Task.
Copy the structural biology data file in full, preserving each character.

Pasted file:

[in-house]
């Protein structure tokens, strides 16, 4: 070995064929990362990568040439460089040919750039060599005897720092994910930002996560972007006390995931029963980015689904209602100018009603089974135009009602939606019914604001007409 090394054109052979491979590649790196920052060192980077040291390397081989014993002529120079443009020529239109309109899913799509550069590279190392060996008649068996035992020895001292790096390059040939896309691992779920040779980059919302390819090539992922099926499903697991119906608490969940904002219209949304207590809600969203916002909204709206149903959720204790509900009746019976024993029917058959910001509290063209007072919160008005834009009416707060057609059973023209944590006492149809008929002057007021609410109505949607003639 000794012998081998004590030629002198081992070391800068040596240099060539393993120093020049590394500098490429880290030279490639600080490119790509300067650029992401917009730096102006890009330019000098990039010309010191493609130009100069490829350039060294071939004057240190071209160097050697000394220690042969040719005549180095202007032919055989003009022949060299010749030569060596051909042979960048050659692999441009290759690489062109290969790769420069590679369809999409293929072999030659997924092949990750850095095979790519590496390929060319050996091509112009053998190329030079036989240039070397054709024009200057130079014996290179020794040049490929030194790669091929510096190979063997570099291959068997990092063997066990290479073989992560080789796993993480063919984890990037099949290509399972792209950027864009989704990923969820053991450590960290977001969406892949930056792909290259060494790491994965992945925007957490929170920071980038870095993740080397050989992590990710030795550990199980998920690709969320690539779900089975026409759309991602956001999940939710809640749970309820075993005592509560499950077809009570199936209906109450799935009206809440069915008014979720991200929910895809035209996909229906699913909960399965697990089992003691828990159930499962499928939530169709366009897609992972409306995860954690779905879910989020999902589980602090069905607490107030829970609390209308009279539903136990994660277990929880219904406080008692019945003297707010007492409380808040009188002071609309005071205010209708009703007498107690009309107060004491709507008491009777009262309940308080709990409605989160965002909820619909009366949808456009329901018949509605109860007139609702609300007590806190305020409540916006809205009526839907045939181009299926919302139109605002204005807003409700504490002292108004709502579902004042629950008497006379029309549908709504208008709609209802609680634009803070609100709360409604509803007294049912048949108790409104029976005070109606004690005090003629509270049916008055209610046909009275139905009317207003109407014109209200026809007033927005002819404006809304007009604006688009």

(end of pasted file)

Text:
[in-house]
């Protein structure tokens, strides 16, 4: 070995064929990362990568040439460089040919750039060599005897720092994910930002996560972007006390995931029963980015689904209602100018009603089974135009009602939606019914604001007409 090394054109052979491979590649790196920052060192980077040291390397081989014993002529120079443009020529239109309109899913799509550069590279190392060996008649068996035992020895001292790096390059040939896309691992779920040779980059919302390819090539992922099926499903697991119906608490969940904002219209949304207590809600969203916002909204709206149903959720204790509900009746019976024993029917058959910001509290063209007072919160008005834009009416707060057609059973023209944590006492149809008929002057007021609410109505949607003639 000794012998081998004590030629002198081992070391800068040596240099060539393993120093020049590394500098490429880290030279490639600080490119790509300067650029992401917009730096102006890009330019000098990039010309010191493609130009100069490829350039060294071939004057240190071209160097050697000394220690042969040719005549180095202007032919055989003009022949060299010749030569060596051909042979960048050659692999441009290759690489062109290969790769420069590679369809999409293929072999030659997924092949990750850095095979790519590496390929060319050996091509112009053998190329030079036989240039070397054709024009200057130079014996290179020794040049490929030194790669091929510096190979063997570099291959068997990092063997066990290479073989992560080789796993993480063919984890990037099949290509399972792209950027864009989704990923969820053991450590960290977001969406892949930056792909290259060494790491994965992945925007957490929170920071980038870095993740080397050989992590990710030795550990199980998920690709969320690539779900089975026409759309991602956001999940939710809640749970309820075993005592509560499950077809009570199936209906109450799935009206809440069915008014979720991200929910895809035209996909229906699913909960399965697990089992003691828990159930499962499928939530169709366009897609992972409306995860954690779905879910989020999902589980602090069905607490107030829970609390209308009279539903136990994660277990929880219904406080008692019945003297707010007492409380808040009188002071609309005071205010209708009703007498107690009309107060004491709507008491009777009262309940308080709990409605989160965002909820619909009366949808456009329901018949509605109860007139609702609300007590806190305020409540916006809205009526839907045939181009299926919302139109605002204005807003409700504490002292108004709502579902004042629950008497006379029309549908709504208008709609209802609680634009803070609100709360409604509803007294049912048949108790409104029976005070109606004690005090003629509270049916008055209610046909009275139905009317207003109407014109209200026809007033927005002819404006809304007009604006688009």